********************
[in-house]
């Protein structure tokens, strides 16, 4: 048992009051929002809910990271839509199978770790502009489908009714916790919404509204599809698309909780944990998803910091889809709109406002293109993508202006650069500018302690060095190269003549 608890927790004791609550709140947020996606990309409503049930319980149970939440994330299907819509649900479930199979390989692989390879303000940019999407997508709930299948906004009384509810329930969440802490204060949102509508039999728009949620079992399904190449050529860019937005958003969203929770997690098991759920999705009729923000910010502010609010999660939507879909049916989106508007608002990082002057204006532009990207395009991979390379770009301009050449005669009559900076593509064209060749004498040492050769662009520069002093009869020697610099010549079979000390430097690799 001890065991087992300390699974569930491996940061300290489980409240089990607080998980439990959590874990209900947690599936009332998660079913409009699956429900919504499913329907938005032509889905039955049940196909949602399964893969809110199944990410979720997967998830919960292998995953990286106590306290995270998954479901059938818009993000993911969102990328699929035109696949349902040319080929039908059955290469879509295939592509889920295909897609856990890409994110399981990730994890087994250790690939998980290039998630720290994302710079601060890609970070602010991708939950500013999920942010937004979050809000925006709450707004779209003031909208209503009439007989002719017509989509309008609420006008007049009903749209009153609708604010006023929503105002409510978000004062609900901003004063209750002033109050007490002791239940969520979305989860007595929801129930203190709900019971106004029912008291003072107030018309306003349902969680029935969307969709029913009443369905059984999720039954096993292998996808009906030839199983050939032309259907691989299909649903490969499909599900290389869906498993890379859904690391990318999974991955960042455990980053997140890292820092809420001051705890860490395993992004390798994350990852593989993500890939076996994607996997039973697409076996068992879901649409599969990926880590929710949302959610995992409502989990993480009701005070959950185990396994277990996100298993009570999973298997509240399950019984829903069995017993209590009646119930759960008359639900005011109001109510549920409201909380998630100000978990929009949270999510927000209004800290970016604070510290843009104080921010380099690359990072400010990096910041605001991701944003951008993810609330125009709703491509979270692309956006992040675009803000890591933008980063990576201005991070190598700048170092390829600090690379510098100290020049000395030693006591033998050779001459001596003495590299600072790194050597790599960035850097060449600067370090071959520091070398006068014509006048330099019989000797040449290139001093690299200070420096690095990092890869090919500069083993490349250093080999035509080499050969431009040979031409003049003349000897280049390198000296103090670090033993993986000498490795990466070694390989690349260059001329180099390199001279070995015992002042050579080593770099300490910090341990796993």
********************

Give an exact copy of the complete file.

[in-house]
């Protein structure tokens, strides 16, 4: 048992009051929002809910990271839509199978770790502009489908009714916790919404509204599809698309909780944990998803910091889809709109406002293109993508202006650069500018302690060095190269003549 608890927790004791609550709140947020996606990309409503049930319980149970939440994330299907819509649900479930199979390989692989390879303000940019999407997508709930299948906004009384509810329930969440802490204060949102509508039999728009949620079992399904190449050529860019937005958003969203929770997690098991759920999705009729923000910010502010609010999660939507879909049916989106508007608002990082002057204006532009990207395009991979390379770009301009050449005669009559900076593509064209060749004498040492050769662009520069002093009869020697610099010549079979000390430097690799 001890065991087992300390699974569930491996940061300290489980409240089990607080998980439990959590874990209900947690599936009332998660079913409009699956429900919504499913329907938005032509889905039955049940196909949602399964893969809110199944990410979720997967998830919960292998995953990286106590306290995270998954479901059938818009993000993911969102990328699929035109696949349902040319080929039908059955290469879509295939592509889920295909897609856990890409994110399981990730994890087994250790690939998980290039998630720290994302710079601060890609970070602010991708939950500013999920942010937004979050809000925006709450707004779209003031909208209503009439007989002719017509989509309008609420006008007049009903749209009153609708604010006023929503105002409510978000004062609900901003004063209750002033109050007490002791239940969520979305989860007595929801129930203190709900019971106004029912008291003072107030018309306003349902969680029935969307969709029913009443369905059984999720039954096993292998996808009906030839199983050939032309259907691989299909649903490969499909599900290389869906498993890379859904690391990318999974991955960042455990980053997140890292820092809420001051705890860490395993992004390798994350990852593989993500890939076996994607996997039973697409076996068992879901649409599969990926880590929710949302959610995992409502989990993480009701005070959950185990396994277990996100298993009570999973298997509240399950019984829903069995017993209590009646119930759960008359639900005011109001109510549920409201909380998630100000978990929009949270999510927000209004800290970016604070510290843009104080921010380099690359990072400010990096910041605001991701944003951008993810609330125009709703491509979270692309956006992040675009803000890591933008980063990576201005991070190598700048170092390829600090690379510098100290020049000395030693006591033998050779001459001596003495590299600072790194050597790599960035850097060449600067370090071959520091070398006068014509006048330099019989000797040449290139001093690299200070420096690095990092890869090919500069083993490349250093080999035509080499050969431009040979031409003049003349000897280049390198000296103090670090033993993986000498490795990466070694390989690349260059001329180099390199001279070995015992002042050579080593770099300490910090341990796993």